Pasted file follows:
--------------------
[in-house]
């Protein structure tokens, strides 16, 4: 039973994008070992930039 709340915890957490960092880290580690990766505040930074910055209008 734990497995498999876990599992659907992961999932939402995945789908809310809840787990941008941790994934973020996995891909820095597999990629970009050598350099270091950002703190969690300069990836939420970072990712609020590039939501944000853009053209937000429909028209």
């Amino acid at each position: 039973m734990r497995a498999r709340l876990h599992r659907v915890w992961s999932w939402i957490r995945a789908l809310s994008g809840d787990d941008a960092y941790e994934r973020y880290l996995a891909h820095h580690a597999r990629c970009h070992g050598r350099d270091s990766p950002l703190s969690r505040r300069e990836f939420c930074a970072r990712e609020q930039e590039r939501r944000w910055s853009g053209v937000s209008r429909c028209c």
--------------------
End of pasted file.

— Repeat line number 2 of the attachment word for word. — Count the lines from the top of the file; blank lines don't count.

């Protein structure tokens, strides 16, 4: 039973994008070992930039 709340915890957490960092880290580690990766505040930074910055209008 734990497995498999876990599992659907992961999932939402995945789908809310809840787990941008941790994934973020996995891909820095597999990629970009050598350099270091950002703190969690300069990836939420970072990712609020590039939501944000853009053209937000429909028209």